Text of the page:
The recent diplomatic row between Indonesia and Australia indeed underlined the dynamics of bilateral ties, which are sometimes difficult to be understood.
Many in Indonesia have criticized Australia for its “Western” orientation that is considered “arrogant” in the eastern part of the world. In dealing with Australia, however, Indonesia has been unable to break away from the inferiority complex it experiences when negotiating with the West.
This opinion is certainly not entirely true, but it will always emerge when relations between the two neighbors face a serious problem.
Unlike government-to-government ties, which have continuously met bottlenecks and/or challenges, relationships among individuals and/or groups in the two countries have usually been fluid, without any impediment.
The latest spat between the two countries stemmed from revelations released by former US National Security Agency whistle blower Edward Snowden that Australia’s Defense Signals Directorate had tapped the phones of Indonesian VVIPs, including President Susilo Bambang Yudhoyono and his wife in 2009.
Regardless of whether the report is valid or not, it should be understood that intelligence affairs are always located in a closed place and are dealt with under the table. Assessment of the success or failure of an intelligence operation in the field is always secure. In the history of mankind, intelligence has proven itself as the most powerful tool to help a nation in a time of war and peace.
That Australia had wiretapped Indonesia and its leaders is not something weird in the world of intelligence. Every country in the world is conducting intelligence activities to gather information, including by wiretapping.
Then why is there excitement when it comes to Australia’s spying on Indonesia? The furor was a result of activities commonly performed in a closed space that were suddenly put on the table and eventually became open or understood. Phone-bugging is an important activity in intelligence operations, hence, if it is presented to the public, it will automatically embarrass those who commit it and anger the targets of these activities.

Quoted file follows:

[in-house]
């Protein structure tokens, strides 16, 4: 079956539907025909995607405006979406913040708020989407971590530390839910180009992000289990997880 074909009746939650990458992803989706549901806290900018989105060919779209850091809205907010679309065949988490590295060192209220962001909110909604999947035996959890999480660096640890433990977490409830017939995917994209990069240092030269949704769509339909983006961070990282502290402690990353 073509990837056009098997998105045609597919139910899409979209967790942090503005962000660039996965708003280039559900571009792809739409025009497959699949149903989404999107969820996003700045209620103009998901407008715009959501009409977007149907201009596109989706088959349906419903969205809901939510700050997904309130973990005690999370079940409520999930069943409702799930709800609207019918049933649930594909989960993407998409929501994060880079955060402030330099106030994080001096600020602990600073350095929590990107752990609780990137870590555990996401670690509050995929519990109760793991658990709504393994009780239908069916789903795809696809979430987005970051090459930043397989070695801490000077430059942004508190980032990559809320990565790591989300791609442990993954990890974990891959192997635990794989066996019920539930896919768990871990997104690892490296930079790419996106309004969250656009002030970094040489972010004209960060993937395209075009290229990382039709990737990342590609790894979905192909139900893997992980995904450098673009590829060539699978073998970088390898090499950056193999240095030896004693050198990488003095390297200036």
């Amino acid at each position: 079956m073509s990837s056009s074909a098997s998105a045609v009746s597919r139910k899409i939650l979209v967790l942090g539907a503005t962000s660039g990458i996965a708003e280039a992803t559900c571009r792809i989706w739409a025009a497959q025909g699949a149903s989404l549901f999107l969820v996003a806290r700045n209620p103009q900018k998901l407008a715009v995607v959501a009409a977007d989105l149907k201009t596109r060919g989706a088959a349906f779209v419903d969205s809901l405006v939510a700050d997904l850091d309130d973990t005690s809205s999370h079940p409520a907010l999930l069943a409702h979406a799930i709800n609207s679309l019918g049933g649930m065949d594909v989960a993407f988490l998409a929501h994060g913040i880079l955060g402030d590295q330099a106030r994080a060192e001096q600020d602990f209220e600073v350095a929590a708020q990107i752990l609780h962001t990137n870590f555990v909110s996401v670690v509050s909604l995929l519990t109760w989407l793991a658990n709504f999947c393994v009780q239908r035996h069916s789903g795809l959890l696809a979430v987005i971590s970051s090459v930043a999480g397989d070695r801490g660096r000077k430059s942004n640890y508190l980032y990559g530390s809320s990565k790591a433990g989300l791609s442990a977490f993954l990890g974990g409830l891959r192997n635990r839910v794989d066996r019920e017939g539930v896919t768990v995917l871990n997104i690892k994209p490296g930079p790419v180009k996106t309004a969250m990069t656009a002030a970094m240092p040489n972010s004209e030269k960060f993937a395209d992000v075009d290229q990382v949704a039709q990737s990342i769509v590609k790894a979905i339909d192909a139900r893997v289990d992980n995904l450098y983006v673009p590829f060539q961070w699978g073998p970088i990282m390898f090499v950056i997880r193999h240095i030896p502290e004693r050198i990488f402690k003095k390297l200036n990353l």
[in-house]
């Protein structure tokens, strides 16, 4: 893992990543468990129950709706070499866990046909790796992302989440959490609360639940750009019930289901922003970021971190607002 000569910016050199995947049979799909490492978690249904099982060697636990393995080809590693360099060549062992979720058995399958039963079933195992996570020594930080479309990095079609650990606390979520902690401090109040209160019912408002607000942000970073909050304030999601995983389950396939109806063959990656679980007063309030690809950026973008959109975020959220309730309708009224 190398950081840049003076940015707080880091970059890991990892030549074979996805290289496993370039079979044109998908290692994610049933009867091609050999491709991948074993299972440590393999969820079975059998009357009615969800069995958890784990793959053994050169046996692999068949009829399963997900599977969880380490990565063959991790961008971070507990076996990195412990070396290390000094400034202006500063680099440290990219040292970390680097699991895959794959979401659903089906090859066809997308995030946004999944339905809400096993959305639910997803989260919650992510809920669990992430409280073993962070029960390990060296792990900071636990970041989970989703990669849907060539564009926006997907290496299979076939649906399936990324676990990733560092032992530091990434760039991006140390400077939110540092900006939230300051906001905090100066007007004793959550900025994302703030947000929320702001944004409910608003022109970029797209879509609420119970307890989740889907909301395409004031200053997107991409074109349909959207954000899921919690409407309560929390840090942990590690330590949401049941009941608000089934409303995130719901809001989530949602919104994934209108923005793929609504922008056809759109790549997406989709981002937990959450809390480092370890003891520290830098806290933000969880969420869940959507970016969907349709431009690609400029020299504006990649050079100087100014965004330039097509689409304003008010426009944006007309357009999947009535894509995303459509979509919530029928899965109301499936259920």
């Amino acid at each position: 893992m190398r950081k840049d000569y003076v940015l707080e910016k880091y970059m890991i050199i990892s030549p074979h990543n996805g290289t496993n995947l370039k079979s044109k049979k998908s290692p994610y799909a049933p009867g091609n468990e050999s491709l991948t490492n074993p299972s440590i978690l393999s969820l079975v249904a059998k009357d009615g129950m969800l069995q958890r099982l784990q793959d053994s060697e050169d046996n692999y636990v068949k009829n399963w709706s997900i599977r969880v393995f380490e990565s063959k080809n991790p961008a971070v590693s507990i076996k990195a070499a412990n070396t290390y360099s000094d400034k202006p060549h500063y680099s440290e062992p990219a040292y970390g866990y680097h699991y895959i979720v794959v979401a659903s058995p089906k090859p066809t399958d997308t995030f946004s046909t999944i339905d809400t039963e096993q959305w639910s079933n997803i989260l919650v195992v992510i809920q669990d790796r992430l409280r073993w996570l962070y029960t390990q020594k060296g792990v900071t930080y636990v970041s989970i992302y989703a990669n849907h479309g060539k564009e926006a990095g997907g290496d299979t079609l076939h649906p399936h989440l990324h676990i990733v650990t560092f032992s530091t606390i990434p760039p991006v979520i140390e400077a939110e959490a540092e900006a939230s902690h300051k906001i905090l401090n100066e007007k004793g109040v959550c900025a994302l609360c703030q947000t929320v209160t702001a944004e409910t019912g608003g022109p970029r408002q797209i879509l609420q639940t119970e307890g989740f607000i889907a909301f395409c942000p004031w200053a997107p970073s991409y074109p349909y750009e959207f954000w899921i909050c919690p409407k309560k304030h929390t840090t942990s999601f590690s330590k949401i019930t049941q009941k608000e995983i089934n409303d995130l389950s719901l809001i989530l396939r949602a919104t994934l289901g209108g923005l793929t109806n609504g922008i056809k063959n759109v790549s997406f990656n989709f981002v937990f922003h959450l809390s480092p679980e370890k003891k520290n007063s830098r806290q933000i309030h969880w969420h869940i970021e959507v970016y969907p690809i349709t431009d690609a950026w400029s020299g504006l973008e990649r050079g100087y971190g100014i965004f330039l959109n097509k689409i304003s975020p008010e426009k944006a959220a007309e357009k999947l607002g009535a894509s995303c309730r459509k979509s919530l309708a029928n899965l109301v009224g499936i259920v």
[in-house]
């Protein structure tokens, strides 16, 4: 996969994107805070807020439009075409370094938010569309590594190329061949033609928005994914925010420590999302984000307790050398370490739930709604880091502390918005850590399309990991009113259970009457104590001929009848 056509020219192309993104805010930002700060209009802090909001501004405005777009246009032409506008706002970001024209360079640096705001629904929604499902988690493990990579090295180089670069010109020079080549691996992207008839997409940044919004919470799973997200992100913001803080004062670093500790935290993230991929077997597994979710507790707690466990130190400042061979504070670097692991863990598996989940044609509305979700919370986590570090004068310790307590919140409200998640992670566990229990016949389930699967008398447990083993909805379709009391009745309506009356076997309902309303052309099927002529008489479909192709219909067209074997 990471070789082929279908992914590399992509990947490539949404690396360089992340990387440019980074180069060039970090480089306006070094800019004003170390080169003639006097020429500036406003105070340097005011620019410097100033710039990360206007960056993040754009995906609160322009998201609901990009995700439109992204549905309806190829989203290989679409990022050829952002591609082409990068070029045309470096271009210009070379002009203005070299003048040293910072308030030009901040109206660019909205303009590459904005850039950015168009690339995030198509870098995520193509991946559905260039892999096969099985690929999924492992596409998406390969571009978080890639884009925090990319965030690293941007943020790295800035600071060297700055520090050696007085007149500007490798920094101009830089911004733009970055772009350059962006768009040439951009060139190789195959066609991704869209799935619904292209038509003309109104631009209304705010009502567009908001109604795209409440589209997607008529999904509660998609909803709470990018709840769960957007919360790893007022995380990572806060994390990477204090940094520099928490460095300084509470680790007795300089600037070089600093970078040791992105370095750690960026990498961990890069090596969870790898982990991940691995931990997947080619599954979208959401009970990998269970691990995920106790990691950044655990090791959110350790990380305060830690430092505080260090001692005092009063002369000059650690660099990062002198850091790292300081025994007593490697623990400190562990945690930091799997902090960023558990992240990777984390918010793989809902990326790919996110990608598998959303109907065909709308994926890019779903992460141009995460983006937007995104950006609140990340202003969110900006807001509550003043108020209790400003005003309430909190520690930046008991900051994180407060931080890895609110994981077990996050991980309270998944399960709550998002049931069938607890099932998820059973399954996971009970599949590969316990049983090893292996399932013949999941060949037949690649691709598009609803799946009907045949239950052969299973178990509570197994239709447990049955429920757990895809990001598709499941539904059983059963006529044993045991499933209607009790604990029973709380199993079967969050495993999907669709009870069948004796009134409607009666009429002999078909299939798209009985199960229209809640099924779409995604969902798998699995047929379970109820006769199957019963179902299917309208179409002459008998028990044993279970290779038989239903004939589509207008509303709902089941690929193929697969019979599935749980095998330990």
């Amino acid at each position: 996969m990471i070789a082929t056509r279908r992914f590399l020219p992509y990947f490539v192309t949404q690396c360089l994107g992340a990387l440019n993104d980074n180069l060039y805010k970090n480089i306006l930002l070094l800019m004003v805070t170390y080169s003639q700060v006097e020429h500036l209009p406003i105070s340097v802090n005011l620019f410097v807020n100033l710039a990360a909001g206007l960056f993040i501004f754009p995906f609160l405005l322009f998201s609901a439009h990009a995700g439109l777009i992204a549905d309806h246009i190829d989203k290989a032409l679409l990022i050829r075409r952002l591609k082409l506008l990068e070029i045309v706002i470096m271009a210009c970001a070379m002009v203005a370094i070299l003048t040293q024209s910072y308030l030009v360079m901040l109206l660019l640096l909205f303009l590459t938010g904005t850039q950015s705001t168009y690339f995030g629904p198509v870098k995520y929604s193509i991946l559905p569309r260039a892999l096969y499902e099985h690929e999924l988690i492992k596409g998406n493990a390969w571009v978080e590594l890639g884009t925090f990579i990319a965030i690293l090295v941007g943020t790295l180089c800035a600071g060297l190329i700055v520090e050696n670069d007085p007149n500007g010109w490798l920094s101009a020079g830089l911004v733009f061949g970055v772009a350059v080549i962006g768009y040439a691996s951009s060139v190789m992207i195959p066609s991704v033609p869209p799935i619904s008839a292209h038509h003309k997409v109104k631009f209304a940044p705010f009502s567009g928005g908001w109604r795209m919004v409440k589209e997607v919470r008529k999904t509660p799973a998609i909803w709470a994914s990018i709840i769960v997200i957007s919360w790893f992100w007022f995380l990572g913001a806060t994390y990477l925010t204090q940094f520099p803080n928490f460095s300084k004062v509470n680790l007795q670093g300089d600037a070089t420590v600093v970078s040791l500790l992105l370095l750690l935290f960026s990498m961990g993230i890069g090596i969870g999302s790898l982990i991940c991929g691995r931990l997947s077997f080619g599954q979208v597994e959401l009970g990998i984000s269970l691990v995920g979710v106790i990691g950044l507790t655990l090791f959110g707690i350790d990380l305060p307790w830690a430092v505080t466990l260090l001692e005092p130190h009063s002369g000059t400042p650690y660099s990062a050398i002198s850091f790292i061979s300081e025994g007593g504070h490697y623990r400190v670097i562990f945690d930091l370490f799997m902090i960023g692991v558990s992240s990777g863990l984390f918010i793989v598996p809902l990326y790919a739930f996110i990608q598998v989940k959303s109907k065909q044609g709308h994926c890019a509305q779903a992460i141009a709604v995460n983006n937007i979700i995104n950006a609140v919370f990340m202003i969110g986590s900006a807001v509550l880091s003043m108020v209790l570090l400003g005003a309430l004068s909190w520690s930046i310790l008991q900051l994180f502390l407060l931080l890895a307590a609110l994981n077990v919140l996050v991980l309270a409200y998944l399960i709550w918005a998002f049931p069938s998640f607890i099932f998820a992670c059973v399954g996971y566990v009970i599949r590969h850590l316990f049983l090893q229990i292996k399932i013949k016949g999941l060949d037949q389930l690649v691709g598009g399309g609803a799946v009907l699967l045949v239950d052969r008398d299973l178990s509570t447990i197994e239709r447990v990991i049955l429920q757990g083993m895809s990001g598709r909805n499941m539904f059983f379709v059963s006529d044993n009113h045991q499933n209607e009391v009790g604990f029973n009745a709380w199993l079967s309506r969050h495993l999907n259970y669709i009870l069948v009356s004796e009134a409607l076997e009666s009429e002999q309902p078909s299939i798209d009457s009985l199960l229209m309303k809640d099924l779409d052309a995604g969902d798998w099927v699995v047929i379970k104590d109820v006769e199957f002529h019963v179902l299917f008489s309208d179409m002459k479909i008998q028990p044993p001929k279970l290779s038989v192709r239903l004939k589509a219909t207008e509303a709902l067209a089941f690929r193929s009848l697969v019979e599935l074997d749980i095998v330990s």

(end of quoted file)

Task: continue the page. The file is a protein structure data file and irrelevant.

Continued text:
Herein lies the key, that the problem will be a problem if it is resolved in an open space. The perpetrator may not necessarily admit it and resist apologizing and the victim may not be able to resist the urge to get angry. Why? Because the issue actually falls under a domain that is commonly confidential. How could we explain something secret publicly?
Phone-tapping is not as simple as people imagine or done without specific targets. It is usually committed in private and it is impossible to explain it in an open space. It is always connected with many other problems that are multi-dimensional in nature. As in the Snowden case, the spying saga involved not only Australia and Indonesia, but also the United States.
Indonesia and Australia are two large neighboring countries in the Asia-Pacific region, which are in fact very close to each other and have no choice but to position themselves as friends. The prolonged diplomatic spat that has affected relations between the two following the spying scandal will not benefit them.
Despite their proximity, the two neighbors share cultural values that are very much different, resulting in a mercurial relationship. In the latest issue, leaders of the two countries can play a dominant role in finding a mutual agreement that will solve the dispute, as President Yudhoyono and Prime Minister Tony Abbott have done.
Because the leaked intelligence data is related to the United States, the issue serves as a test case for Australia to reposition itself and decide whether it intends to move closer to Indonesia or remain the representative of US interests.
Likewise, Indonesia should review whether its ties with the US are more important than relations with its closest neighbor.
This is a unique dispute unlike Indonesia and Australia have ever experienced. But presumably, the settlement of this problem, which is expected to materialize soon, will be a test of friendship between the Indonesia and Australia. Hopefully the latest diplomatic row will lead their relationship to maturity.
Tuesday, December 3,2013
Former Indonesian Air Force Chief of Staff
The Views expressed are his own.